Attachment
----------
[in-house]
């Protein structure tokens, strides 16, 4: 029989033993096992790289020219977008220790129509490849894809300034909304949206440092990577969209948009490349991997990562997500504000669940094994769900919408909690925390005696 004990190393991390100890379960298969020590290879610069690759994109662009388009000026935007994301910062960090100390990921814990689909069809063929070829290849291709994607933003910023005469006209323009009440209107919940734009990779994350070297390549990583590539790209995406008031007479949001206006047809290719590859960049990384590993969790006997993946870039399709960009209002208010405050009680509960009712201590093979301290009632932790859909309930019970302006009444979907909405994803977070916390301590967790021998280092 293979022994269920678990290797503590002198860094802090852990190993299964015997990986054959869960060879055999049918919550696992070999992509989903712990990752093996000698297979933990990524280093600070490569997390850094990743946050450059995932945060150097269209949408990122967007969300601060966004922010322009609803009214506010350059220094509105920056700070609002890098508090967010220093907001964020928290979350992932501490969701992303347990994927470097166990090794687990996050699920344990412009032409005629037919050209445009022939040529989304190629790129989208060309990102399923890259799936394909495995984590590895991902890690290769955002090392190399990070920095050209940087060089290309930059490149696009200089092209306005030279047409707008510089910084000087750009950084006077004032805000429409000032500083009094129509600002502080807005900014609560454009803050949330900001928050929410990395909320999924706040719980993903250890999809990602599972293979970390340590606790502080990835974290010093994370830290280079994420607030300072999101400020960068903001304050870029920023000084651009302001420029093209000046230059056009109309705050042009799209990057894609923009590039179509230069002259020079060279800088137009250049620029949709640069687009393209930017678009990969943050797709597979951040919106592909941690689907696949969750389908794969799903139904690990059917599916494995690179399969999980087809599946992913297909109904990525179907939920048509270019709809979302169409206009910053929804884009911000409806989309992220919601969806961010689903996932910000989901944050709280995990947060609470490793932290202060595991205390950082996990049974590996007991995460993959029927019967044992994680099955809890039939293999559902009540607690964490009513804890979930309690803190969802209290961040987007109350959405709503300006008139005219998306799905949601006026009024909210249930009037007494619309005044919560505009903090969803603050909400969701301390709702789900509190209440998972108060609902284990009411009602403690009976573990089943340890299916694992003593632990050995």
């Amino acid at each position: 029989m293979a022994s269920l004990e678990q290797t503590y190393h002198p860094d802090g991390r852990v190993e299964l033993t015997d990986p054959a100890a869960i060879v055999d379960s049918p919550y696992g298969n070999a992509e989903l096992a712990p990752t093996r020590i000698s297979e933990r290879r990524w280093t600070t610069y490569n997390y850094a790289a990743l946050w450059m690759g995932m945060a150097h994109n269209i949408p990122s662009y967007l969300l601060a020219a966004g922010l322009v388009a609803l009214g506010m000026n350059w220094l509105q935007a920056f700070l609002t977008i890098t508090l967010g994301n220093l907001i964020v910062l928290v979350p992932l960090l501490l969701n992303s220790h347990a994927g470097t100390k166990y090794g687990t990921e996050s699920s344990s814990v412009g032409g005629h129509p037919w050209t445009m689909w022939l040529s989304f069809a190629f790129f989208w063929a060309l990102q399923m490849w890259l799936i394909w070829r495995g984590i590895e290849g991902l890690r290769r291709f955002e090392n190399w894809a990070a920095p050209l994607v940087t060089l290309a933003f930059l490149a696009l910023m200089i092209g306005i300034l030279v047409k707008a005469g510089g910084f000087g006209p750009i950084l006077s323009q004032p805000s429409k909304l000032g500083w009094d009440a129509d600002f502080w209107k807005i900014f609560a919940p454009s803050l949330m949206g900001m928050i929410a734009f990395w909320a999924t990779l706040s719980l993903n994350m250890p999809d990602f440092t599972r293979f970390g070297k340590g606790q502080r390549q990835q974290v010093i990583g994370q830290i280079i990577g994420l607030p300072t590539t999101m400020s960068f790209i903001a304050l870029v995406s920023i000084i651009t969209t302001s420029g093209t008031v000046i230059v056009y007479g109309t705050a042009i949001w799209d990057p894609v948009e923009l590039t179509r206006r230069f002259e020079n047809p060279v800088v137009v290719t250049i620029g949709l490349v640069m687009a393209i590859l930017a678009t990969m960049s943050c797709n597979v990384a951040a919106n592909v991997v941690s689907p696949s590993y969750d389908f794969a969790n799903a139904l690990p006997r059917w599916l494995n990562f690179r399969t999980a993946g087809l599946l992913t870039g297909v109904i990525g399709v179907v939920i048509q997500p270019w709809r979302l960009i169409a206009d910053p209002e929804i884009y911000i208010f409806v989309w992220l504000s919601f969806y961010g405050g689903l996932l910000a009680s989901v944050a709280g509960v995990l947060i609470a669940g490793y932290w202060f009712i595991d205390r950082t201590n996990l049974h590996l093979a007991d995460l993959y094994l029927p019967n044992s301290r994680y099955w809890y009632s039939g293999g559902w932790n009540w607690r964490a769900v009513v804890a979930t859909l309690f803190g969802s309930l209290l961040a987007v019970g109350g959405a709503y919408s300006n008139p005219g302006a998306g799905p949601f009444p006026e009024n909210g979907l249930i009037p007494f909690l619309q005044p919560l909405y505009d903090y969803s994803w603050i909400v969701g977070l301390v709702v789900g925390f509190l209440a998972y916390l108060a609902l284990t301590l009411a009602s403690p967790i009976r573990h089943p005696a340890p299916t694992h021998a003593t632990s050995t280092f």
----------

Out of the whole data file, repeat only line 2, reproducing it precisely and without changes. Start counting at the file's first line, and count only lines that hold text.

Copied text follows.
């Protein structure tokens, strides 16, 4: 029989033993096992790289020219977008220790129509490849894809300034909304949206440092990577969209948009490349991997990562997500504000669940094994769900919408909690925390005696 004990190393991390100890379960298969020590290879610069690759994109662009388009000026935007994301910062960090100390990921814990689909069809063929070829290849291709994607933003910023005469006209323009009440209107919940734009990779994350070297390549990583590539790209995406008031007479949001206006047809290719590859960049990384590993969790006997993946870039399709960009209002208010405050009680509960009712201590093979301290009632932790859909309930019970302006009444979907909405994803977070916390301590967790021998280092 293979022994269920678990290797503590002198860094802090852990190993299964015997990986054959869960060879055999049918919550696992070999992509989903712990990752093996000698297979933990990524280093600070490569997390850094990743946050450059995932945060150097269209949408990122967007969300601060966004922010322009609803009214506010350059220094509105920056700070609002890098508090967010220093907001964020928290979350992932501490969701992303347990994927470097166990090794687990996050699920344990412009032409005629037919050209445009022939040529989304190629790129989208060309990102399923890259799936394909495995984590590895991902890690290769955002090392190399990070920095050209940087060089290309930059490149696009200089092209306005030279047409707008510089910084000087750009950084006077004032805000429409000032500083009094129509600002502080807005900014609560454009803050949330900001928050929410990395909320999924706040719980993903250890999809990602599972293979970390340590606790502080990835974290010093994370830290280079994420607030300072999101400020960068903001304050870029920023000084651009302001420029093209000046230059056009109309705050042009799209990057894609923009590039179509230069002259020079060279800088137009250049620029949709640069687009393209930017678009990969943050797709597979951040919106592909941690689907696949969750389908794969799903139904690990059917599916494995690179399969999980087809599946992913297909109904990525179907939920048509270019709809979302169409206009910053929804884009911000409806989309992220919601969806961010689903996932910000989901944050709280995990947060609470490793932290202060595991205390950082996990049974590996007991995460993959029927019967044992994680099955809890039939293999559902009540607690964490009513804890979930309690803190969802209290961040987007109350959405709503300006008139005219998306799905949601006026009024909210249930009037007494619309005044919560505009903090969803603050909400969701301390709702789900509190209440998972108060609902284990009411009602403690009976573990089943340890299916694992003593632990050995």